For a musician as massively successful as Drake is, he's sure mopey. He's got trust issues. He pines for women from his past. And all that bling? Well, it doesn't seem to be making him happy. If anything, it just amplifies his isolation and creates conflict with friends who are trying to con him out of all his money.
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Drake sometimes finds genuine satisfaction in caring for others ("Keeping people fed is my only peace of mind now," he says on "9"). He's also aware of how not squandering his success is important for those who work for him ("Understand I got responsibilities to people that I need"). Likewise, "Pop Style" mentions providing for his family. "One Dance" prays for a girlfriend's safe return, asks for "strength and guidance" for friends" and looks to avoid conflict ("I don't wanna spend time fighting"). On "Keep the Family Close," Drake says family members are the only people he can depend upon, contrasting them with friends' betrayals ("Guess that's what they say you need family for/'Cause I can't depend on you anymore").
"Hype" admits, "Chasing women is a distraction" and honestly ponders what comes after reaching the top of the heap ("I don't know what else is left for me"). "Feel No Ways" tells a paramour he's feuding with, "There's more to life than sleeping in/And getting high with you."
"Faithful" finds Drake promising to live up to that lofty word ("I won't have affairs, I'm yours, girl/Faithful, faithful, faithful, faithful"). "Fire & Desire" looks forward to marriage with someone Drake respects ("I just wanna wife/Keep you in front, never in the back/And never on the side, yeah"). "Redemption" wonders, "Why do I settle for women that force me to pick up the pieces?" Elsewhere on that song, Drake vulnerably admits that the affirmation of those close to him is important ("Certain people need to tell me they're proud of me/That mean a lot to me") and realizes that his workaholic tendencies tend to have a negative impact on his relationships. That song also asks, "Who's gonna save me when I need savin'?"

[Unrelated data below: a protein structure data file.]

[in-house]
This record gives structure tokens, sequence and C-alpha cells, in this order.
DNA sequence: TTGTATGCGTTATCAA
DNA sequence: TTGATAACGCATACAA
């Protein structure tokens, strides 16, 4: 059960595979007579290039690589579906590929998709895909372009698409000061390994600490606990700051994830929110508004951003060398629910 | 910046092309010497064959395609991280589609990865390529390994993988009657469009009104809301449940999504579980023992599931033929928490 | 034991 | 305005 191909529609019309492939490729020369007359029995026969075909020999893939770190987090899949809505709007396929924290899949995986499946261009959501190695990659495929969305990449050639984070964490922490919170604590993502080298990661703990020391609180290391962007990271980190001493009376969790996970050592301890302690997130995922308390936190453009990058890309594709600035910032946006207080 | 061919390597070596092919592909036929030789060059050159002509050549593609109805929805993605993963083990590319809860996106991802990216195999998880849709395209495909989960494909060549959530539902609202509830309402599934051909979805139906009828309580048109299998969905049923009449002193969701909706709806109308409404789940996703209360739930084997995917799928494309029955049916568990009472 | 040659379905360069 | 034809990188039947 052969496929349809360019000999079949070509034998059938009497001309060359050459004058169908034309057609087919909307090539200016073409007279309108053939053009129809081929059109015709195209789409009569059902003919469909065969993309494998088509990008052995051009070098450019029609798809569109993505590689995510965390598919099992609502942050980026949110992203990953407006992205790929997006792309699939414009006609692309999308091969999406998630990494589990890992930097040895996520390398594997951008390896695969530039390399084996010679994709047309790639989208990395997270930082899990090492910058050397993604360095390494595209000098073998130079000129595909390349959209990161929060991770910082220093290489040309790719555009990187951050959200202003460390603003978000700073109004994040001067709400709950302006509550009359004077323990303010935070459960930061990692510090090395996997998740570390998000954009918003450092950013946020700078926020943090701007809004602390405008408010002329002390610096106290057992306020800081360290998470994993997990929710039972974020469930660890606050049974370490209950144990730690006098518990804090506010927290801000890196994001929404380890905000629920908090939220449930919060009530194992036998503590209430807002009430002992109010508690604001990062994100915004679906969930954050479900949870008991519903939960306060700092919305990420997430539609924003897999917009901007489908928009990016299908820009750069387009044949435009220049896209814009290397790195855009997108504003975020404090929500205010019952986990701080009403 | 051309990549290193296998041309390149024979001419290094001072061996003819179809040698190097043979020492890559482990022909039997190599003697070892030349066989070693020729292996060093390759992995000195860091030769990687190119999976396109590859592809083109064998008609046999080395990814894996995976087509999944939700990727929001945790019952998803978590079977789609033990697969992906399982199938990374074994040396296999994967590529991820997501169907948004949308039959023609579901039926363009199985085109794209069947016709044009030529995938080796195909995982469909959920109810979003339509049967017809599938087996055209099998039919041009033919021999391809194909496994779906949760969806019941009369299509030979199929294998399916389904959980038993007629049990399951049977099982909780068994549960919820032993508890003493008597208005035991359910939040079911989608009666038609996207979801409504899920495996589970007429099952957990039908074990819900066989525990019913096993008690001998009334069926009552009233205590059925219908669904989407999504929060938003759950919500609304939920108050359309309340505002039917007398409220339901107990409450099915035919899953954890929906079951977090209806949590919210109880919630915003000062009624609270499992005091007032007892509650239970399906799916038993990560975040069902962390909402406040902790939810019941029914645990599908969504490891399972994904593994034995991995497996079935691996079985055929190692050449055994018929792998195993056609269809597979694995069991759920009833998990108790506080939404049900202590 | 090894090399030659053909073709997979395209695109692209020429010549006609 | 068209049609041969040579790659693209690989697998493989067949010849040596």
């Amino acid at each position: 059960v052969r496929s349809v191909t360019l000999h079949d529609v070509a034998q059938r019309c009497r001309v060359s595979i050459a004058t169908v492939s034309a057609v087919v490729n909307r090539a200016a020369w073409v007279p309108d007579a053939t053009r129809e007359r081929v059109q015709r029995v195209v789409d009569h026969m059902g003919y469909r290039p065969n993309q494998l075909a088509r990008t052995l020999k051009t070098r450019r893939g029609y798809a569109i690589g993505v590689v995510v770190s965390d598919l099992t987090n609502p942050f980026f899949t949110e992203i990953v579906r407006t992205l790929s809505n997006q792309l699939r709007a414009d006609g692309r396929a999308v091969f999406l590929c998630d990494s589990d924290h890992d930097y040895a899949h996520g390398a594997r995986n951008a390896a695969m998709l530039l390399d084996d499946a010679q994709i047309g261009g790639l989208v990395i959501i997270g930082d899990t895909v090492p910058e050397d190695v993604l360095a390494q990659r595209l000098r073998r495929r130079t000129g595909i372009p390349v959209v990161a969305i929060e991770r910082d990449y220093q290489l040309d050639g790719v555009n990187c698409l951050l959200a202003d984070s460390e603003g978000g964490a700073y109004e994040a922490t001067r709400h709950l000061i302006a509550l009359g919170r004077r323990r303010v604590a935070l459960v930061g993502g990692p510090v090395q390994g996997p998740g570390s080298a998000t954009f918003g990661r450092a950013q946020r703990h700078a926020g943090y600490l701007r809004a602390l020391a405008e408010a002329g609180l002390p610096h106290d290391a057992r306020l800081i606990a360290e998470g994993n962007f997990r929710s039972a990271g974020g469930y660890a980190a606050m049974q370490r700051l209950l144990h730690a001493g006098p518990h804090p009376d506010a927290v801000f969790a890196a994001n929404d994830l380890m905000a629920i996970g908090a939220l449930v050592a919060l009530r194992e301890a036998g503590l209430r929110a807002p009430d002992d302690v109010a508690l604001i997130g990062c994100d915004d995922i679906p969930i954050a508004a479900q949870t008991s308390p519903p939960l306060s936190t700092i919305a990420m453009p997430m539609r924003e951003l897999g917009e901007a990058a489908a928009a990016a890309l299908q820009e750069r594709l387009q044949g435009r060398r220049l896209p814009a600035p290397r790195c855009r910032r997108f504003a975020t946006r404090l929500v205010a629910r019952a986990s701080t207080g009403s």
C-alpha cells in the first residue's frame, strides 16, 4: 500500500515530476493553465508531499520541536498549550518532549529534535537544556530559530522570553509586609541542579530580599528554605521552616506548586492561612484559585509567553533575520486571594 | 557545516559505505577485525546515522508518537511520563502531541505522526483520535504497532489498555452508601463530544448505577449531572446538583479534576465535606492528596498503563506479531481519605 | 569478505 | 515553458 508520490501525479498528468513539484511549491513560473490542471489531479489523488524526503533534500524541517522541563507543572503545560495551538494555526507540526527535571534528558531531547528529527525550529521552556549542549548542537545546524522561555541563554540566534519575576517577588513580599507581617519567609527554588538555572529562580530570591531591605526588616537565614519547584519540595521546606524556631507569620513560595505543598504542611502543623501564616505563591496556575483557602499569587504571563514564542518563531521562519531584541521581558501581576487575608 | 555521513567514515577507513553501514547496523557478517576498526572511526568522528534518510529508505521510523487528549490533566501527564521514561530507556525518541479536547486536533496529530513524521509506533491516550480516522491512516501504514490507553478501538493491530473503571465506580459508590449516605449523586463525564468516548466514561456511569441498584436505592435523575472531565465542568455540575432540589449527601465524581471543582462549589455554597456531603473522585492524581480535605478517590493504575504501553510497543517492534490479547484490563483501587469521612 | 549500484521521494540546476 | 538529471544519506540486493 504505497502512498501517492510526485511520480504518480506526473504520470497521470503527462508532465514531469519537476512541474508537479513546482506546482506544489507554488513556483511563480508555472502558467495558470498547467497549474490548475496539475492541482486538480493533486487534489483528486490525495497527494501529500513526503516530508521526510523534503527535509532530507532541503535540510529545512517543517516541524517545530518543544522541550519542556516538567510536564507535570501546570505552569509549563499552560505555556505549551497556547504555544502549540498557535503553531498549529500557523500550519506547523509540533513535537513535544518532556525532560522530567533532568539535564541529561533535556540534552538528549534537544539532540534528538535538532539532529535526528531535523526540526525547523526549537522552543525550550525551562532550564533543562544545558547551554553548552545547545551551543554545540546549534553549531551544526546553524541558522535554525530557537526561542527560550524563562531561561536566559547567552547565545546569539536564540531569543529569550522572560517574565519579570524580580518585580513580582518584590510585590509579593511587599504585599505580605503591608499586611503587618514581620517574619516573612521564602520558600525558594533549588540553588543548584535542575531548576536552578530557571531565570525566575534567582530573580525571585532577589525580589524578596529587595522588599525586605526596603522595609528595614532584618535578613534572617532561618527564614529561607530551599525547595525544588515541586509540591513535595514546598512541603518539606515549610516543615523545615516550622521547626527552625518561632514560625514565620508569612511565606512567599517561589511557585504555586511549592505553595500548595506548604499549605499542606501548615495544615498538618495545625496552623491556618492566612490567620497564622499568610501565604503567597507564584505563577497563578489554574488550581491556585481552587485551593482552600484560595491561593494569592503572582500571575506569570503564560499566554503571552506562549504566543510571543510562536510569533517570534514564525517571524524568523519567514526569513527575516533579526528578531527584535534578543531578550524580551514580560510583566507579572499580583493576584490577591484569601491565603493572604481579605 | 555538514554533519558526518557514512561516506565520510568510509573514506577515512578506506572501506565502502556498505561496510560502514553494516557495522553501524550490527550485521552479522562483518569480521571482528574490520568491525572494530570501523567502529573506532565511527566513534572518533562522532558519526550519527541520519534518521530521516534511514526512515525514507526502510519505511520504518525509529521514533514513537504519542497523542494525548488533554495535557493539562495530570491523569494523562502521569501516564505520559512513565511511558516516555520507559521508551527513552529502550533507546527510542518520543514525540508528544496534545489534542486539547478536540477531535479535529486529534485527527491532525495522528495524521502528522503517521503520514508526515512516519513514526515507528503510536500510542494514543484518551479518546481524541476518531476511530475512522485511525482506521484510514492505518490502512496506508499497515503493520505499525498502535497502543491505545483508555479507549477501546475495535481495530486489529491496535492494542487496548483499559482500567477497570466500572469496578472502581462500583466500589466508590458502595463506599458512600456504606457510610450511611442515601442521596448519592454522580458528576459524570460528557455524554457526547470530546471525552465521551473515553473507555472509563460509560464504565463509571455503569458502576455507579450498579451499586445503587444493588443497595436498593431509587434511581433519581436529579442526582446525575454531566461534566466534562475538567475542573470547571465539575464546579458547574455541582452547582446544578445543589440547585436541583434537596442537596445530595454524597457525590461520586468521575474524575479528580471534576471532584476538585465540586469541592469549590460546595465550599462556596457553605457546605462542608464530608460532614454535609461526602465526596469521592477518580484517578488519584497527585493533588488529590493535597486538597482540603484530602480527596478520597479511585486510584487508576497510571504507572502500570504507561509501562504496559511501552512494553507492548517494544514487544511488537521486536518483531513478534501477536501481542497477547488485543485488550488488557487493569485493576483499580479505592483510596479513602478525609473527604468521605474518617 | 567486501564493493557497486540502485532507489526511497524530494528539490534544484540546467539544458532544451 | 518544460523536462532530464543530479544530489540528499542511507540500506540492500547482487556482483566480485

"Weston Road Flows" shows that poverty can't stand in the way of brotherhood. Then the song emphasizes the connection between success and hard work, advising, "Don't let your newfound fame fool you or cloud up your judgment" and even admitting, "Money can't buy happiness."
Harsh profanities (f-words, s-words, n-words, "b--ch," "a--," etc.) earn iTunes' "Explicit" warnings for 18 of these 20 tracks. Add to that drugs and graphic sexual encounters.
"U With Me?" states, "My house is the definition/Of alcohol and weed addiction." "Weston Road Flows" tells us, "I'm happiest when I can buy what I want/Get high when I want." Guest rapper Future's contribution on "Grammys" mentions the prescription drugs Xanax and Percocet, as well as cocaine.
"With You" talks of deliberately plying women with alcohol ("Mixing vodka and emotions, tapping into your emotions") before moving on to casual sex ("Choose your lover for the moment"). "Faithful" includes an explicit reference to a woman's sexual anatomy, then instructs, "On my way from the studio, so get undressed/Let's do the things that we say on the text/I want to get straight to the climax," then concludes with another reference to a woman's orgasm.
"Controlla" repeatedly references "aggressive" intercourse and includes a winking allusion to the size of a man's anatomy. Coitus gets even more acrobatic on "Child's Play," which includes references to a woman having sex with athletes on a basketball team and trading sex for new clothes. There are, again, explicit references to sexual body parts, and the song suggests that a man would be crazy to trade endless casual sex for marriage ("Married in our twenties? Now where's the fun in that?")
Still more sexual content turns up on other tracks (a couple of which talk about "grinding"), as do other references to drugs and alcohol. "Redemption" threatens, "I'll kill somebody if they give you problems," then rhymes, "Master bedroom's where we get it poppin'."
On "Still Here," Drake brags that it's his wealth and celebrity that put him on not just fans' maps but also God's. He chants, "I gotta talk to God even though He isn't near me/Based on what I got it's hard to think that He don't hear me/Hittin' like that 30 on my jersey, man I'm gifted/Whole lot of sixes, but I'm still like/Hallelujah, hallelujah, hallelujah/Six-point star, lion of the Judah" And then the song ends with this spiritually self-focused worship refrain: "Wow, all praise to the most high up."
The view from Drake's lofty perch near the top of the rap pedestal is a lonely one. Amid the melancholy fog where he generally spends his time, Drake occasionally has some perceptive—if fleeting—moments of introspective insight.
But after spending the day looking at life from all the angles in Drake's Views, I was just tired. Twenty downbeat tracks exhibit a worldview that's still as empty—filled, as it is, with self-love, sex, drugs, alcohol and crates of cash—as it was when last we heard from Toronto's native son.
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Debuted at No. 1 by selling just over 1 million album equivalent units.
Cash Money Records, Young Money Entertainment, Republic Records
April 29, 2016